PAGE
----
AUTHORS:
This module provides a routine to open the source file of a python object in an editor of your choice, if the source file can be figured out. For files that appear to be from the sage library, the path name gets modified to the corresponding file in the current branch, i.e., the file that gets copied into the library upon ‘sage -br’.
The editor to be run, and the way it should be called to open the requested file at the right line number, can be supplied via a template. For a limited number of editors, templates are already known to the system. In those cases it suffices to give the editor name.
In fact, if the environment variable EDITOR is set to a known editor, then the system will use that if no template has been set explicitly.
Open source code of obj in editor of your choice.
INPUT:
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EXAMPLES:
This is a typical example of how to use this routine.
# make some object obj
sage: edit(obj) # not tested
Now for more details and customization:
sage: import sage.misc.edit_module as m
sage: m.set_edit_template("vi -c ${line} ${file}")
In fact, since vi is a well-known editor, you could also just use
sage: m.set_editor("vi")
To illustrate:
sage: m.edit_template.template
'vi -c ${line} ${file}'
And if your environment variable EDITOR is set to a recognised editor, you would not have to set anything.
To edit the source of an object, just type something like:
sage: edit(edit) # not tested
This function is for internal use and is called by IPython when you use the IPython commands %edit or %ed.
This hook calls the default implementation, but changes the filename for files that appear to be from the sage library: if the filename begins with SAGE_ROOT/local/lib/python.../site-packages/ it replaces this by SAGE_ROOT/devel/sage
EXAMPLES:
sage: %edit gcd # indirect doctest, not tested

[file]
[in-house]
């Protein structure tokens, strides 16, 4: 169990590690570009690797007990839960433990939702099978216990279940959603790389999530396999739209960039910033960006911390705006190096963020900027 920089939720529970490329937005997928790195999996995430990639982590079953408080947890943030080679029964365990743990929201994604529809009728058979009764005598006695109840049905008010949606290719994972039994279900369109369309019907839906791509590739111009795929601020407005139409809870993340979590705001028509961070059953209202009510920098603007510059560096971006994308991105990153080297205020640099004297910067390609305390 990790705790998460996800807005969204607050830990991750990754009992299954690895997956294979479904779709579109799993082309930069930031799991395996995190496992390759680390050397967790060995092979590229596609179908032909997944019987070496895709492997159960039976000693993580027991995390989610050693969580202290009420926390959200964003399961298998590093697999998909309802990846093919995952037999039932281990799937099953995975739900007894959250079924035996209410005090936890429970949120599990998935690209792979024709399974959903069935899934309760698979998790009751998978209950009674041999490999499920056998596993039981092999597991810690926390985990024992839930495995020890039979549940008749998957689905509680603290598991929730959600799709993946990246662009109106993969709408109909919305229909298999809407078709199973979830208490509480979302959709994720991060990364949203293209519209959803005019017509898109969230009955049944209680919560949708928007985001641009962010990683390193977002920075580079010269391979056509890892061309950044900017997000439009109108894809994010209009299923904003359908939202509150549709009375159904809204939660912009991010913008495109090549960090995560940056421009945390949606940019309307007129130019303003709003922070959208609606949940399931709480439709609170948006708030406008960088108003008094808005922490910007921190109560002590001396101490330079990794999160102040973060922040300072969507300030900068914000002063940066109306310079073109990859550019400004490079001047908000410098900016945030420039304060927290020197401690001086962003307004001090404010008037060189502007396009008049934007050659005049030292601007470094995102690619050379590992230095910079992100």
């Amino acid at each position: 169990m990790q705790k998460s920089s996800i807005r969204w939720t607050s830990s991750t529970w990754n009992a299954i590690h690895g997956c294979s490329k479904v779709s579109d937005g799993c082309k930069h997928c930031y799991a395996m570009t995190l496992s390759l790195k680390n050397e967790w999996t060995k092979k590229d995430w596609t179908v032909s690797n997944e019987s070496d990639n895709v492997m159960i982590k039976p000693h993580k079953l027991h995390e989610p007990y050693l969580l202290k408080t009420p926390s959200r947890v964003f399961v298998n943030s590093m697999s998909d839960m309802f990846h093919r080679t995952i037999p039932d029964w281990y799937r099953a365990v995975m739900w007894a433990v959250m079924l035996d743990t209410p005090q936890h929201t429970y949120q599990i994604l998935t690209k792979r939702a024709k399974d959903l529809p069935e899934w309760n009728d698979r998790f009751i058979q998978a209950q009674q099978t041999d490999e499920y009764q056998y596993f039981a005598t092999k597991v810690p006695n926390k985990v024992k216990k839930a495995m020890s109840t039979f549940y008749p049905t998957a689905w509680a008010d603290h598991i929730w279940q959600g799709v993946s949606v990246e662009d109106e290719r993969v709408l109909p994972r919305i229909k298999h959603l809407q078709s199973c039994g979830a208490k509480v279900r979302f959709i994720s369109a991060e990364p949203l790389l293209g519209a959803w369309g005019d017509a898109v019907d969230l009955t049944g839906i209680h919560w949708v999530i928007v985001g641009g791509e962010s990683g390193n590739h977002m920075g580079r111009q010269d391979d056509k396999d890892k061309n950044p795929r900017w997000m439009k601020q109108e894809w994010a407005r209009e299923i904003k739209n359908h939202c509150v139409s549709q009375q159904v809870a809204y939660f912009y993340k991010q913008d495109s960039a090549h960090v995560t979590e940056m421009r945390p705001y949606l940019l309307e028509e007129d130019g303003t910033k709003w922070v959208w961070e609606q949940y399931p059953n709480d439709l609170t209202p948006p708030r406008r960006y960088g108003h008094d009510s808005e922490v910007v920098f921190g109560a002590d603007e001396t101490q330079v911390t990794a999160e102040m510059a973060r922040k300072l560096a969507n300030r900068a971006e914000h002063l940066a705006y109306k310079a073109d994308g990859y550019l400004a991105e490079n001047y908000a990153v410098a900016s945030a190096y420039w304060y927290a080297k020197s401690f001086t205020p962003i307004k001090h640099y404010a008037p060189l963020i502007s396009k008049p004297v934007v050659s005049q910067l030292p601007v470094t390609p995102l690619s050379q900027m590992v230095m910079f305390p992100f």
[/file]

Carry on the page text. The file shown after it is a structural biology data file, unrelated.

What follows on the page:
sage: %ed gcd # indirect doctest, not tested
The above should open your favorite editor (as stored in the environment variable EDITOR) with the file in which gcd is defined, and when your editor supports it, also at the line in wich gcd is defined.
Look up source file and line number of obj.
If the file lies in the Sage library, the path name of the corresponding file in the current branch (i.e., the file that gets copied into the Sage library upon running ‘sage -br’). Note that the first line of a file is considered to be 1 rather than 0 because most editors think that this is the case.
AUTHORS:
EXAMPLES:
sage: import sage.misc.edit_module as edit_module
sage: edit_module.file_and_line(sage)
('...sage/__init__.py', 0)
The following tests against a bug that was fixed in trac ticket #11298:
sage: edit_module.file_and_line(x)
('...sage/symbolic/expression.pyx', ...)
Sets default edit template string.
It should reference ${file} and ${line}. This routine normally needs to be called prior to using ‘edit’. However, if the editor set in the shell variable EDITOR is known, then the system will substitute an appropriate template for you. See edit_module.template_defaults for the recognised templates.
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EXAMPLES:
sage: from sage.misc.edit_module import set_edit_template
sage: set_edit_template("echo EDIT ${file}:${line}")
sage: edit(sage) # not tested
EDIT /usr/local/sage/default/devel/sage/sage/__init__.py:1
Sets the editor to be used by the edit command by basic editor name.
Currently, the system only knows appropriate call strings for a limited number of editors. If you want to use another editor, you should set the whole edit template via set_edit_template.
AUTHOR:
EXAMPLES:
sage: from sage.misc.edit_module import set_editor
sage: set_editor('vi')
sage: sage.misc.edit_module.edit_template.template
'vi -c ${line} ${file}'
Given a String.Template object, returns the fields.
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EXAMPLES:
sage: from sage.misc.edit_module import template_fields
sage: from string import Template
sage: t=Template("Template ${one} with ${two} and ${three}")
sage: template_fields(t)
['three', 'two', 'one']